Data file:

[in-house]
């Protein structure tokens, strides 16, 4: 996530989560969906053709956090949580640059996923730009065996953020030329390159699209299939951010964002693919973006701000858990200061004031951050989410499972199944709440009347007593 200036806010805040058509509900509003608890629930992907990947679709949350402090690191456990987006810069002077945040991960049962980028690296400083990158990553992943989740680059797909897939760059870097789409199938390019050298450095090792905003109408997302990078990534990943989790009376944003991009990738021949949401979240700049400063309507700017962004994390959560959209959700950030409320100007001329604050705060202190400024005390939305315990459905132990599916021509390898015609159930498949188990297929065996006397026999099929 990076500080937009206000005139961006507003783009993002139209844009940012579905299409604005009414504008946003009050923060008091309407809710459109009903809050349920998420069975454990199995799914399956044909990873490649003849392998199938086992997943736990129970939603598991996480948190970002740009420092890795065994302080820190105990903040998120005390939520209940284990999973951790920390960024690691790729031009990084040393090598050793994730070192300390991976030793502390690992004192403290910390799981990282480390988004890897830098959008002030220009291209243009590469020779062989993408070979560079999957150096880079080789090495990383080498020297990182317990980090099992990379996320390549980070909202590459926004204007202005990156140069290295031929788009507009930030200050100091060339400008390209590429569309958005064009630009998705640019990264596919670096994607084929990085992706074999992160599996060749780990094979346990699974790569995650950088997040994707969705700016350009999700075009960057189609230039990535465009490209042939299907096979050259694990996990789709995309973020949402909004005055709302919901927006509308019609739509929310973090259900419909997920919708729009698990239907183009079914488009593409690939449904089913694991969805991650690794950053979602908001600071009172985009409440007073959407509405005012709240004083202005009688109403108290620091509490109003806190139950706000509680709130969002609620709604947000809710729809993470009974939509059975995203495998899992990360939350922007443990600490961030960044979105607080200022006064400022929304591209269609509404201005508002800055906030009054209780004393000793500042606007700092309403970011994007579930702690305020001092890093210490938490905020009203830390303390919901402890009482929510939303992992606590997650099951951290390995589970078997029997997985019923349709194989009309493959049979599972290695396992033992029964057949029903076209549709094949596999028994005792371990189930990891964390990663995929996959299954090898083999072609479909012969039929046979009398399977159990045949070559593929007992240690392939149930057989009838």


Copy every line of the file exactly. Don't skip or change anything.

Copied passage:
[in-house]
């Protein structure tokens, strides 16, 4: 996530989560969906053709956090949580640059996923730009065996953020030329390159699209299939951010964002693919973006701000858990200061004031951050989410499972199944709440009347007593 200036806010805040058509509900509003608890629930992907990947679709949350402090690191456990987006810069002077945040991960049962980028690296400083990158990553992943989740680059797909897939760059870097789409199938390019050298450095090792905003109408997302990078990534990943989790009376944003991009990738021949949401979240700049400063309507700017962004994390959560959209959700950030409320100007001329604050705060202190400024005390939305315990459905132990599916021509390898015609159930498949188990297929065996006397026999099929 990076500080937009206000005139961006507003783009993002139209844009940012579905299409604005009414504008946003009050923060008091309407809710459109009903809050349920998420069975454990199995799914399956044909990873490649003849392998199938086992997943736990129970939603598991996480948190970002740009420092890795065994302080820190105990903040998120005390939520209940284990999973951790920390960024690691790729031009990084040393090598050793994730070192300390991976030793502390690992004192403290910390799981990282480390988004890897830098959008002030220009291209243009590469020779062989993408070979560079999957150096880079080789090495990383080498020297990182317990980090099992990379996320390549980070909202590459926004204007202005990156140069290295031929788009507009930030200050100091060339400008390209590429569309958005064009630009998705640019990264596919670096994607084929990085992706074999992160599996060749780990094979346990699974790569995650950088997040994707969705700016350009999700075009960057189609230039990535465009490209042939299907096979050259694990996990789709995309973020949402909004005055709302919901927006509308019609739509929310973090259900419909997920919708729009698990239907183009079914488009593409690939449904089913694991969805991650690794950053979602908001600071009172985009409440007073959407509405005012709240004083202005009688109403108290620091509490109003806190139950706000509680709130969002609620709604947000809710729809993470009974939509059975995203495998899992990360939350922007443990600490961030960044979105607080200022006064400022929304591209269609509404201005508002800055906030009054209780004393000793500042606007700092309403970011994007579930702690305020001092890093210490938490905020009203830390303390919901402890009482929510939303992992606590997650099951951290390995589970078997029997997985019923349709194989009309493959049979599972290695396992033992029964057949029903076209549709094949596999028994005792371990189930990891964390990663995929996959299954090898083999072609479909012969039929046979009398399977159990045949070559593929007992240690392939149930057989009838």